Yorkshire’s research funding revolution

Amidst the noise of the Conservative Party leadership contest there is a quiet revolution in research funding taking place in the north, notes James Coe.

James Coe is Associate Editor for research and innovation at Wonkhe, and a partner at Counterculture

There is a paucity of research policy in the Conservative Party leadership contest.

Rishi Sunak is announcing funding which already exists. Liz Truss has retreated into reminding everyone Britain can be a science superpower. In the meantime, with no full-time science minister major issues like association to Horizon remain unresolved.

It is not because the candidates aren’t interested in research. Truss is leading legal action against the EU over Horizon. Sunak was the Chancellor, who despite his fiscal instincts, sanctioned the single largest uplift in research of any government ever. Both candidates have made vague gestures about using research to boost the economy. It’s just that it is all a bit flat.

Incentives

In some ways this isn’t either candidates’ fault. The road to winning a Conservative Party leadership contest does not run through detailed announcement of research policy. Leadership contests are poor forums for detailed policy debate but especially poor when it comes to the intricate and abstract world of research policy. It’s not that research policy is boring, it is that its complexity abrogates pithy soundbites.

To make the vague concrete involves trade-offs which would be unpalatable in a leadership contest. To level up the country with research implies that excellence everywhere will not be funded at any cost. To grow the UK’s science base involves investing in universities who have been variously cast as woke, out of touch, and mickey mouse. To run a campaign on fiscal prudence is to offer research funding to the forces of austerity. No amount of boosterism can simultaneously promise to grow the research base and cut public spending.

As a son of Yorkshire, I realise I am leaning into a stereotype of northerners being gloomy, but I am ultimately optimistic. The county of my birth is leading a quiet change in routes to research funding which could have significant implications.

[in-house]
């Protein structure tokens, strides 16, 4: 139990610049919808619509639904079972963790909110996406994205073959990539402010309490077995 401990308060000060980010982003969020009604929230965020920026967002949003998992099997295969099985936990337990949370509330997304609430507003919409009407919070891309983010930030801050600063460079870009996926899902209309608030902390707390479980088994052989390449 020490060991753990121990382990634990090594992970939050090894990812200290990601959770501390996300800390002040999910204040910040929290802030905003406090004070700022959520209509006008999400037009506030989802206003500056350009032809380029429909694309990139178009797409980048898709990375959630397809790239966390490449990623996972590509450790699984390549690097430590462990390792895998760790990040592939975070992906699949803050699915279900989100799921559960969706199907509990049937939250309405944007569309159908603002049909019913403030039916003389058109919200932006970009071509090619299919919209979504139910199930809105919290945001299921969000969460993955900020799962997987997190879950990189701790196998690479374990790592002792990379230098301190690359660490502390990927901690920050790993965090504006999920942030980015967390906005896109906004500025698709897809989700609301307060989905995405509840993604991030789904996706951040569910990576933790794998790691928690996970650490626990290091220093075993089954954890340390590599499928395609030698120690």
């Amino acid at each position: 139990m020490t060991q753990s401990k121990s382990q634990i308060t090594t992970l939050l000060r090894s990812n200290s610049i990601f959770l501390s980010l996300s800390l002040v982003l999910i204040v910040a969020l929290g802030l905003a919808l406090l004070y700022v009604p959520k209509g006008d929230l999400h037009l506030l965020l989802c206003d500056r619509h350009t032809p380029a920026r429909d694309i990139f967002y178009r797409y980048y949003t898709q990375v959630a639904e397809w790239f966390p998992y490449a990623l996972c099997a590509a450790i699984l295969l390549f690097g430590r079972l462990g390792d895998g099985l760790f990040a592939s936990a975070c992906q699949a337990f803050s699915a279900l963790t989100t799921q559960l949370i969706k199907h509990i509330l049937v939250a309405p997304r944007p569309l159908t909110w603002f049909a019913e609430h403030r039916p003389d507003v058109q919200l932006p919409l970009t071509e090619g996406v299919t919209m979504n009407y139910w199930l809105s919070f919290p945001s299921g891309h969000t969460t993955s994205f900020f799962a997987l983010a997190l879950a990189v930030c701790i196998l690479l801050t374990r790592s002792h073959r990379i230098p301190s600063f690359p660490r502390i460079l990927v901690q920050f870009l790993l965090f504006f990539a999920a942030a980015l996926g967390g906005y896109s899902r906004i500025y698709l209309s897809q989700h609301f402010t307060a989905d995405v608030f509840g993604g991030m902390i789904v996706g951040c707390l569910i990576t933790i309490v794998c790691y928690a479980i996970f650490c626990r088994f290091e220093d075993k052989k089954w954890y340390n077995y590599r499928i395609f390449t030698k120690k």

Surprises

Buried within York and North Yorkshire’s devolution deal is some surprising progress on devolved R&D funding. Deep within the document beyond energy, buses, and efficiency, lies innovation, trade, and investment. Look beyond the trailblazers, skip past competitiveness and there is a curious section on BioYorkshire. BioYorkshire is itself an interesting private-public partnership but it is not the main character in this research story.

Paragraphs 109 to 110 set out a blueprint for a more decentralised form of R&D policy. The deal sets out that Innovate UK and UKRI will work with York and the North Yorkshire Combined Authority to support BioYorkshire. The document then promises a working group with UKRI, IUK, York, North Yorkshire Combined Authority, University of York, and other education and private providers.

A more decentralised system with a mixture of partners, providers, and private enterprise is a significant step for research funding policy. Tying the Government through its agencies to a devolved research programme is a step forward to realising a more local research agenda. Research policy can emerge locally while government can ensure this work fits within a national picture

This multi-partner programme group has a broader responsibility to scope a bioeconomy in York and North Yorkshire. The group will advise on potential business cases with the aim of driving enough private investment for the cluster to become self-sustaining. Rather opaquely the group will also be charged with exploring “legal structures to maximise private sector investment and patient capital” and to explore “central or regional government investment opportunities.”

Decentralisation

It is not giving regional authorities total autonomy but it is a more sophisticated approach to local research strategies than has been seen elsewhere. It is the combination of innovating within structures to deliver an innovation strategy which is exciting. This approach is eminently replicable whether it is life sciences in Liverpool or tidal power in Teesside. Success may not be that every cluster works but every attempt brings the country closer to a new policy approach.

Research policy is not only about what happens but who decides what happens. There may not be an enormous amount of votes in research but a leader who can grab local investment, decision making, and the creation of good jobs, will take votes with them. This isn’t only a question of whether this is the right policy but of political bravery in exploring an alternative future for research funding.

One response to “Yorkshire’s research funding revolution

  1. Inventive strategy (I despise the mealy-mouthed term ‘innovative’) driven by necessity, but risks local over-optimization towards very applied, specific fields based on existing research and infrastructure investments. Monocultures are inherently fragile things, especially localized monocultures.

Leave a Reply